The present designed landscape was established between 1742 - 1818. An improvement plan for the work was prepared by Thomas White in 1797 but only part of this was acted upon. The actual design incorporated features of the earlier landscape such as the avenue to the north of the house which appears on Roy's plan of c.1750.
The Setons were a powerful Scottish family who, in return for their loyalty to the Crown, were created Barons of Seton in 1361 and Earls of Winton in 1585. Alexander Seton, head of a cadet branch of the family acquired Touch in the mid-15th century from the Fraser family but it was his son, of the same name, who became the 1st laird of Touch in 1480. Sir Alexander's grandson, Sir Walter Seton, the 2nd laird, was the first to actually inhabit the property before his death in 1568. When the first Setons lived in Touch it was principally a tower, reputedly built by the previous owners in the 14th century.
In 1742, Elizabeth Seton inherited the property from her brother and, just before her marriage to Hugh Smith on the day of the Battle of Prestonpans, she allowed Prince Charles to stay at Touch. After their marriage Hugh and Elizabeth Seton, having retained the family name, commissioned a new house adjoining the original tower. Money was borrowed to cover the cost of the building and considerable improvements were made to the grounds. John Ramsay of Ochtertyre described the improvements at Touch as being of a scale similar to those being carried out at the same time by Hugh Seton's friend, Lord Kames, at Blair Drummond. The architect of the house is uncertain but it is known that Gideon Gray was the stonemason for the works and was retained thereafter as factor for the estate.
Elizabeth Seton died in 1775. Hugh Seton continued to borrow money and amassed debts which resulted in his imprisonment at Dover Castle. On his release, he changed his name and left the country. His son, Archibald, had gone to India in 1779 where he joined the East India Company and achieved considerable success eventually becoming a member of the Council. Through his efforts the financial fortunes of Touch were redressed. In Archibald Seton's absence, Touch was managed by his brother-in-law, Sir Henry Seton-Steuart of Allanton. It was during this period that the designed landscape which remains today was established. Thomas White was commissioned in 1779 to prepare an improvement plan but, according to the survey plan of 1810 by Leslie, only some of this appears to have been carried out. Sir Henry is said to have planted about one million trees at Touch and many of these were established on Craigbrock Hill to the west of the house which roughly accords with White's ideas. His suggestions for clump planting as part of an extensive scheme for informalising the park were not all taken up and his plans for a serpentine lake to the east of the house appear to have been dismissed.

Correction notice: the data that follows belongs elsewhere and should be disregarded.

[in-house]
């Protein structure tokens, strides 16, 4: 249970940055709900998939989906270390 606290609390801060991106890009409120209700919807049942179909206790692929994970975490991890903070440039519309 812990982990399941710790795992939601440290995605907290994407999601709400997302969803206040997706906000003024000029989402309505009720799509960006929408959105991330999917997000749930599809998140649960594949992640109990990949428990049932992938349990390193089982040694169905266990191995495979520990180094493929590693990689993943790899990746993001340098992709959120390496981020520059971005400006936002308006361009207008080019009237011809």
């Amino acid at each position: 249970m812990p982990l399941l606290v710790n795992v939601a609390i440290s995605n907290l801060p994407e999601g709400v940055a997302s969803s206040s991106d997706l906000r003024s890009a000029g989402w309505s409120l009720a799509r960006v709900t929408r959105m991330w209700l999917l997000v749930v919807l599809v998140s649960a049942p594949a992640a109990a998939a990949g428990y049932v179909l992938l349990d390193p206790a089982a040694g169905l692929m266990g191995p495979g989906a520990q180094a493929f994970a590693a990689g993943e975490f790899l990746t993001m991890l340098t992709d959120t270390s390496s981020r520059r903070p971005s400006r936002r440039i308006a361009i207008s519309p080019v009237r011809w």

In 1818, Archibald Seton died and the estate passed to his sister Barbara. In 1835 it passed to her niece, Elizabeth, daughter of Sir Henry Seton-Steuart, and in 1866 to her son Sir Henry James Seton-Steuart. Little appears to have been altered on the estate during their time although some ornamental conifers were planted in the manner of this period.
Sir Henry Allan Seton-Steuart inherited in 1884. He lived at Allanton, and Touch was let. His younger brother, Douglas, the last Seton baronet, sold Touch to Mr C.A. Buchanan in 1928. The new owner commissioned Sir Robert Lorimer to restore the interior of the house. Lorimer also designed a new lodge and realigned the approach drive to the house.
During World War II, Touch was used as a convalescent home. After 1945 the family returned and, since 1962, their son and daughter-in-law, Mr & Mrs P.B. Buchanan have lived at Touch. The gales of the winter of 1968 caused severe damage to the woodlands and recovery has been slow but Mr & Mrs Buchanan continue their series of improvements, particularly in the garden.